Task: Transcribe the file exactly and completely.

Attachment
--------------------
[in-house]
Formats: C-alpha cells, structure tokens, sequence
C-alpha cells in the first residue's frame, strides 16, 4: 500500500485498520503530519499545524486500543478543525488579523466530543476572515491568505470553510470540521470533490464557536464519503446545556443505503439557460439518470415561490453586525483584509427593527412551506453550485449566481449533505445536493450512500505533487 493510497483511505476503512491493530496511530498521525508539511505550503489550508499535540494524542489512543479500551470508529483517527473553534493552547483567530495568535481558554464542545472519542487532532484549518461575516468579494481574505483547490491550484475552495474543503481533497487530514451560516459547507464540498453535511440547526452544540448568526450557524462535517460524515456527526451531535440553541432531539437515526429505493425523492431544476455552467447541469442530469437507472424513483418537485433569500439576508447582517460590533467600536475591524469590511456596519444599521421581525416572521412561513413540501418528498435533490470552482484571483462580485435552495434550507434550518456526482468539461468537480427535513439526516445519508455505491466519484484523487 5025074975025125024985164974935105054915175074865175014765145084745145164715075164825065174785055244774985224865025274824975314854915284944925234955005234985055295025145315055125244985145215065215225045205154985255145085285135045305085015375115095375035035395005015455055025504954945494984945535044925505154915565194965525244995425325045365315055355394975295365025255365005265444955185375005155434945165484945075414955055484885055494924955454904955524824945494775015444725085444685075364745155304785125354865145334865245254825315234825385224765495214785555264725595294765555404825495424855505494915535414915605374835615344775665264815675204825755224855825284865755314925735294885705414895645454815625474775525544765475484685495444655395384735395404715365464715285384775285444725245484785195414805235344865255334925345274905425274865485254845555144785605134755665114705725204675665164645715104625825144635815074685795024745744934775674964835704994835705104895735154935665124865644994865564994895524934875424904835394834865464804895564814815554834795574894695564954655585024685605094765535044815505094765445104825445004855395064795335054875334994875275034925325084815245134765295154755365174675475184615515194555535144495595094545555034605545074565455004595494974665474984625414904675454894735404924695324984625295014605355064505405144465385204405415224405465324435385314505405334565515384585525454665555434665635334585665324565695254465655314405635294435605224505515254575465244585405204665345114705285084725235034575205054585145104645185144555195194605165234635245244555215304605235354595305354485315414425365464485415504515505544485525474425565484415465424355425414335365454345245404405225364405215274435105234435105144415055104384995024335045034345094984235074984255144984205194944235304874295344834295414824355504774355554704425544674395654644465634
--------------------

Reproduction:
[in-house]
Formats: C-alpha cells, structure tokens, sequence
C-alpha cells in the first residue's frame, strides 16, 4: 500500500485498520503530519499545524486500543478543525488579523466530543476572515491568505470553510470540521470533490464557536464519503446545556443505503439557460439518470415561490453586525483584509427593527412551506453550485449566481449533505445536493450512500505533487 493510497483511505476503512491493530496511530498521525508539511505550503489550508499535540494524542489512543479500551470508529483517527473553534493552547483567530495568535481558554464542545472519542487532532484549518461575516468579494481574505483547490491550484475552495474543503481533497487530514451560516459547507464540498453535511440547526452544540448568526450557524462535517460524515456527526451531535440553541432531539437515526429505493425523492431544476455552467447541469442530469437507472424513483418537485433569500439576508447582517460590533467600536475591524469590511456596519444599521421581525416572521412561513413540501418528498435533490470552482484571483462580485435552495434550507434550518456526482468539461468537480427535513439526516445519508455505491466519484484523487 5025074975025125024985164974935105054915175074865175014765145084745145164715075164825065174785055244774985224865025274824975314854915284944925234955005234985055295025145315055125244985145215065215225045205154985255145085285135045305085015375115095375035035395005015455055025504954945494984945535044925505154915565194965525244995425325045365315055355394975295365025255365005265444955185375005155434945165484945075414955055484885055494924955454904955524824945494775015444725085444685075364745155304785125354865145334865245254825315234825385224765495214785555264725595294765555404825495424855505494915535414915605374835615344775665264815675204825755224855825284865755314925735294885705414895645454815625474775525544765475484685495444655395384735395404715365464715285384775285444725245484785195414805235344865255334925345274905425274865485254845555144785605134755665114705725204675665164645715104625825144635815074685795024745744934775674964835704994835705104895735154935665124865644994865564994895524934875424904835394834865464804895564814815554834795574894695564954655585024685605094765535044815505094765445104825445004855395064795335054875334994875275034925325084815245134765295154755365174675475184615515194555535144495595094545555034605545074565455004595494974665474984625414904675454894735404924695324984625295014605355064505405144465385204405415224405465324435385314505405334565515384585525454665555434665635334585665324565695254465655314405635294435605224505515254575465244585405204665345114705285084725235034575205054585145104645185144555195194605165234635245244555215304605235354595305354485315414425365464485415504515505544485525474425565484415465424355425414335365454345245404405225364405215274435105234435105144415055104384995024335045034345094984235074984255144984205194944235304874295344834295414824355504774355554704425544674395654644465634